In the July 20, 2020 issue of TIME, Asmeret argued for the need to center soils and equity in our efforts to address climate change. “The interconnected nature of the climate, soil systems and the future of global food production demands that we simultaneously address climate change and rehabilitation of degraded soils.” Read more at https://time.com/5864693/climate-change-racism/
The Endowement was set up from generous gift to UC Merced from the Ted and Jan Falasco, long term residents of Los Banos, CA, with long record of support for higher education, community service and civic leadership. The Chair was established in 2002, before the campus even opened, and Vice Chancellor for Research and Economic Development Samuel J. Traina , a renowned soil scientist and founding faculty member, is the previous chairholder.
SCIENCE ABROAD AND HOME: INTERNATIONAL EDUCATION WEEK STORIES
Listen to the episode at the RadioBio website For UC Merced’s International Education Week, this RadioBio episode includes interviews with five researchers on their unique experiences with international research: Dr. Asmeret Asefaw Berhe, Dr. Felipe Zapata, Dr. Gregory Mutumi, Dr. Samuel Wasser, and Dr. Teamrat Ghezzehei. From soil science to conservation biology to everything in between! Each story highlights the various ways we can be inspired by the world around us, and how science reaches beyond physical and political boundaries. Join us, as listening to life, goes international!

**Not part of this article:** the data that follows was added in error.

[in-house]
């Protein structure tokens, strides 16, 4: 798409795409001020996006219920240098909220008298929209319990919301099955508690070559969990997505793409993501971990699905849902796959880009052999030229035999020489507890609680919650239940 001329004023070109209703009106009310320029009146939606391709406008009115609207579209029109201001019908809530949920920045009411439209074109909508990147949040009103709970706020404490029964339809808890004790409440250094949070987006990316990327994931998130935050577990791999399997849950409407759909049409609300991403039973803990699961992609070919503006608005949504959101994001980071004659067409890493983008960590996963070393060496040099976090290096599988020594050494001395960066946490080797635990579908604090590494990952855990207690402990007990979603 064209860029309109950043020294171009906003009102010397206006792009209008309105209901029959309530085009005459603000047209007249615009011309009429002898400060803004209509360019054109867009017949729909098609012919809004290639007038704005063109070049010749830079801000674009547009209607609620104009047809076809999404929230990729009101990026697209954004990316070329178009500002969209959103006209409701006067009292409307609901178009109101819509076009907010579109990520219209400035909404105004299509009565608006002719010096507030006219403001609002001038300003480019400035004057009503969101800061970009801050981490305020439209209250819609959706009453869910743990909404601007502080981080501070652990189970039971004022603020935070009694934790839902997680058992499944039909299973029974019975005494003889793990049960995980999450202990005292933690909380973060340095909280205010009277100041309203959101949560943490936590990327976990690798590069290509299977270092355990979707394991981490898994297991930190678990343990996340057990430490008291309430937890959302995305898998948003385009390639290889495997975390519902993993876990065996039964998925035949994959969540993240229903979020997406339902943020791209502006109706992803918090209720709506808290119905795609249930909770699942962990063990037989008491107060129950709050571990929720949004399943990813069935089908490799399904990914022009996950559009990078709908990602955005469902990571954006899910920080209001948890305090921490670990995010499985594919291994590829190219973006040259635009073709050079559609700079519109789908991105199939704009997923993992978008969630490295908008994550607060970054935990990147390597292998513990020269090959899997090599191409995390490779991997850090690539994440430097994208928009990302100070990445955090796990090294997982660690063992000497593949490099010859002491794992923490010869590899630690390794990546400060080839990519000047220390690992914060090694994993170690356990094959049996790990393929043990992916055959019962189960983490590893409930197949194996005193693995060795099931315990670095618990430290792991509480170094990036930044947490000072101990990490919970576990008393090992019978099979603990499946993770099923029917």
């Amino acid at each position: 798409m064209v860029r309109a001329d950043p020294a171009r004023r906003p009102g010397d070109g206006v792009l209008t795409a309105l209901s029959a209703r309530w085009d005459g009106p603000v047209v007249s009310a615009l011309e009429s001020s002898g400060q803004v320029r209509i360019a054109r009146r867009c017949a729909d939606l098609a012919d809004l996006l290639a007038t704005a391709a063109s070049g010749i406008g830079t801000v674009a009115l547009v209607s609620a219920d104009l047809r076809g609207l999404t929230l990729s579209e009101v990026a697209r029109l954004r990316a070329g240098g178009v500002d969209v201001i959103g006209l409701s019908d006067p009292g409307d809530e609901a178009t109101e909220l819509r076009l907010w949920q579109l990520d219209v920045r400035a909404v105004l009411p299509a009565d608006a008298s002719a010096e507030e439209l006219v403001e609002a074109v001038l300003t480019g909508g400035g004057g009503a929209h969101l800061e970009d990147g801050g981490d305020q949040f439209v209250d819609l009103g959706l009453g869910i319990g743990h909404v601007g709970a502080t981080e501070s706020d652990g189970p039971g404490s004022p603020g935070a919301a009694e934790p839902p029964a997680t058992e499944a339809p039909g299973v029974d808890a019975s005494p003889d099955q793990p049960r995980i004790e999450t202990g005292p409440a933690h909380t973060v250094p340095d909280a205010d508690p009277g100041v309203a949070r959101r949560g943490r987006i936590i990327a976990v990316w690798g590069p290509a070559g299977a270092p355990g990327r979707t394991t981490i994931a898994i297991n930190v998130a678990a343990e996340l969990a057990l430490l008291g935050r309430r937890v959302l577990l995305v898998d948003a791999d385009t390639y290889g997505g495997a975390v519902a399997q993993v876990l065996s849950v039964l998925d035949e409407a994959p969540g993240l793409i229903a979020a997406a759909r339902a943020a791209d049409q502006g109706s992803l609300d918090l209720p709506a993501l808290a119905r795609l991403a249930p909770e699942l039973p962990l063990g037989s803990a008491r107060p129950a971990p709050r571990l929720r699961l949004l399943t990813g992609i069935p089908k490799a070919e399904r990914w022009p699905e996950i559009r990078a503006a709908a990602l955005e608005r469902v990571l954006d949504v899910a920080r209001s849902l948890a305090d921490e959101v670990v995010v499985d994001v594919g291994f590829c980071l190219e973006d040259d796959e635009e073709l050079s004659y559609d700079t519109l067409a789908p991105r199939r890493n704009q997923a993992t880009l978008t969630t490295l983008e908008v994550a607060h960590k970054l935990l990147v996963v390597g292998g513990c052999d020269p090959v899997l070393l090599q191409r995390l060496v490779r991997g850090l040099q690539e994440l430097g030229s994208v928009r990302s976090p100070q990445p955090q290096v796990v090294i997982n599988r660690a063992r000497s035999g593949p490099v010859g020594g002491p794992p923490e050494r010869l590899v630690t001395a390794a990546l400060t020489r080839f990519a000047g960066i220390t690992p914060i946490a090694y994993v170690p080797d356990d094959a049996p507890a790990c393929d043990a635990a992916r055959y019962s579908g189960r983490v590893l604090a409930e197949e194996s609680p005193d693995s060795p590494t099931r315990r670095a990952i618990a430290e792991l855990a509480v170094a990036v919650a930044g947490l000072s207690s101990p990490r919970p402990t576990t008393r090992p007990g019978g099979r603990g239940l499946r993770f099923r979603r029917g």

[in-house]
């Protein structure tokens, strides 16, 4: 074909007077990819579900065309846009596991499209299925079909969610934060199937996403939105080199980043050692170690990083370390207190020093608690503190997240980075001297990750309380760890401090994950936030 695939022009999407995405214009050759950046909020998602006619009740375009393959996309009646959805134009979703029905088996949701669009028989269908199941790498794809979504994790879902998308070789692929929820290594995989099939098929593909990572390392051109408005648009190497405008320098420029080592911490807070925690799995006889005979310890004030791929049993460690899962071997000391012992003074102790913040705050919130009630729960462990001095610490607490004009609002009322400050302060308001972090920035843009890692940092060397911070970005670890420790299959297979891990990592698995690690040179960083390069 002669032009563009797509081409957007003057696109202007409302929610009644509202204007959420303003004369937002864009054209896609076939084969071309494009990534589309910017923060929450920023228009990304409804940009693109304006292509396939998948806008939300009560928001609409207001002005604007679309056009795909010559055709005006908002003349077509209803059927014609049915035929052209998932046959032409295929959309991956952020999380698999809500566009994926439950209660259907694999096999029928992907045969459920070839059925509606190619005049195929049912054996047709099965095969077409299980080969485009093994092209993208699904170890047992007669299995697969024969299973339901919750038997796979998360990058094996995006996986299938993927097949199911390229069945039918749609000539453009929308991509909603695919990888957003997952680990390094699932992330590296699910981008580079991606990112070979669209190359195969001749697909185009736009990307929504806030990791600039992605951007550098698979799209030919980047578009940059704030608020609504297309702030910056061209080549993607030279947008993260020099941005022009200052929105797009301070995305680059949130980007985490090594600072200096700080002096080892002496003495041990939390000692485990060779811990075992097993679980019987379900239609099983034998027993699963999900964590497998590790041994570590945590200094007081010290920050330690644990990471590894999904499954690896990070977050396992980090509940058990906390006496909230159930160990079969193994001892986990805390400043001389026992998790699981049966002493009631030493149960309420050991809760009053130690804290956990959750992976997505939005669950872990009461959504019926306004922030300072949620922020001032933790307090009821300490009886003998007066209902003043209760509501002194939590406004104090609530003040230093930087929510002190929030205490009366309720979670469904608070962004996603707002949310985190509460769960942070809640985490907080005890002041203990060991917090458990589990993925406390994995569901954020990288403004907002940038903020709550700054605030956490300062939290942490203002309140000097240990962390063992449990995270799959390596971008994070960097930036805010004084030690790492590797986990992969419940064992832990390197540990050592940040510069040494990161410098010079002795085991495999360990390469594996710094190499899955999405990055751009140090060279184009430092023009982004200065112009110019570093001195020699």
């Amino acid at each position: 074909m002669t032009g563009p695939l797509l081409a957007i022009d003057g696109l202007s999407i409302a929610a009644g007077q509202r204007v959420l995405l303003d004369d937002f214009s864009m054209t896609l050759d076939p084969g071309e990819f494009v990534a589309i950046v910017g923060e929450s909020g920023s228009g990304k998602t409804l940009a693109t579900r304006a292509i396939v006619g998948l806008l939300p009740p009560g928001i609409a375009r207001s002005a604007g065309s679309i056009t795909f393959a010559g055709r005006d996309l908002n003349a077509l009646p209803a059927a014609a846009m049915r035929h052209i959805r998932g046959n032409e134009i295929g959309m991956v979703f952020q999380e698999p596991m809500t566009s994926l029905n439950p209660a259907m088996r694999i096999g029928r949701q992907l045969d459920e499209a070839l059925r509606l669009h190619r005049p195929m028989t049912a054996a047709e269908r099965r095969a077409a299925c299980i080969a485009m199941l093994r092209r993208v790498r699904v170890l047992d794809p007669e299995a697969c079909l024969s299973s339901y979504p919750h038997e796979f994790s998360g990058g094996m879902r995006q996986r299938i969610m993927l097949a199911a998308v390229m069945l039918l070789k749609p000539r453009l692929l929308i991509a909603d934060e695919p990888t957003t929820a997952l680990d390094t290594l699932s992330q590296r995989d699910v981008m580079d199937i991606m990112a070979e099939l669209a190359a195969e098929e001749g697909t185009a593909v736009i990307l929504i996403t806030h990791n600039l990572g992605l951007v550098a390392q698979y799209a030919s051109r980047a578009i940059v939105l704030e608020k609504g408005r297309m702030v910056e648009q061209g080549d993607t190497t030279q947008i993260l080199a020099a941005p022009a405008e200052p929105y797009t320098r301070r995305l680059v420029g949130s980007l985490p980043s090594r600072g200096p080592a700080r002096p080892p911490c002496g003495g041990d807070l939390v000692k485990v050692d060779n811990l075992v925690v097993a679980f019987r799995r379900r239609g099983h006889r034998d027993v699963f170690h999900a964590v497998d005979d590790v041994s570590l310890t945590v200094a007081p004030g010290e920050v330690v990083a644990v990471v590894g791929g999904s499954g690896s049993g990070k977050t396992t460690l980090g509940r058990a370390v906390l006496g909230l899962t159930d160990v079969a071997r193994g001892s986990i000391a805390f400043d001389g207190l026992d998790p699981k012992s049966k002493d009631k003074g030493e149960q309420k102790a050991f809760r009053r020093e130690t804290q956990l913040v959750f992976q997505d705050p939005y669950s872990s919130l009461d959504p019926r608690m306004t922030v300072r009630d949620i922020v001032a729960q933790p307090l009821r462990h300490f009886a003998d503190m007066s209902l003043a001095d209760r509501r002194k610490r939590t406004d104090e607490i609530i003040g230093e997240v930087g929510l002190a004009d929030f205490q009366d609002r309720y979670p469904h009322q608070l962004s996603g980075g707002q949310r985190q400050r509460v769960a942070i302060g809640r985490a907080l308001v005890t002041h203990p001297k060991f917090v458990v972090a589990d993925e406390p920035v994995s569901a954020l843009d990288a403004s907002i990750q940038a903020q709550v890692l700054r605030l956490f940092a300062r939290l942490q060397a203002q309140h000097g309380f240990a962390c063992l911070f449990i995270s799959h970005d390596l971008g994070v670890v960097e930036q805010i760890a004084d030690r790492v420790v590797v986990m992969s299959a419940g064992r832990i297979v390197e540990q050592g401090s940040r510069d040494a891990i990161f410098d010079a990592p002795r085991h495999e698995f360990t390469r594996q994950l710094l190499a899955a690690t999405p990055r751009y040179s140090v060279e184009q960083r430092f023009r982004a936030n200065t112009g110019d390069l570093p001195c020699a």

There’s two times more carbon in the earth’s soil than in all of its vegetation and the atmosphere — combined. Soil Biogeochemist Asmeret Asefaw Berhe shared how we could use its awesome carbon-trapping power to offset climate change. “[Soil] represents the difference between life and lifelessness in the earth system, and it can also help us combat climate change — if we can only stop treating it like dirt,” she says.
This talk was presented at an official TED conference, and was featured by our editors on the home page.
As if speaking about soil and climate change at this stage was not exciting enough, I also got to meet Al Gore, who of course was very well knowledgeable about the role of soils and importance of regenerative agriculture for climate change mitigation, and was kind enough to express that he was happy to see I was there to talk about soils and climate change.
I felt like my job was done, when my talk got a shout out during the wrap up of the conference from Freestyle Love Supreme–the improv brainchild of Anthony Veneziale and Lin-Manuel Miranda–in their improve performance by Anthony Veneziale, Christopher Jackson (Hamilton’s George Washington himself!), Chris Sullivan, Arthur Lewis, and Utkarsh Ambudkar.
Asmeret was one of the speakers at a special Geosciences edition of The Story Collider that was held during AGU (American Geophysical Union) Fall 2018 Annual meeting in Washington DC.
This was an awesome talk that includes several other speakers: Carol Finn, Ryan Haupt, Sarah Kaplan, Janine Kipner and Katherine Hayhoe … all the videos are available at AGU Sharing science’s youtube page at https://www.youtube.com/user/AGUvideos/videos
We studied a 100s to 3 million yrs soil chronosequence preserved in alluvial terrace deposits of the Merced River, CA to unravel how soil mineralogy affects soil carbon storage and succeptibility to warming. This study was recently published in Nature Geoscience.
Asmeret is selected to serve as an inaugural member of the Academies’ newest initiative — New Voices in Sciences, Engineering and Medicine (SEM). The New Voices in SEM “will engage in communicating the evidence base for addressing national and global challenges to provide new perspectives on issues of importance to the community represented by the National Academies, and to help identify ways to expand the diversity of expertise that is brought to all of the Academies’ convening and advisory activities.”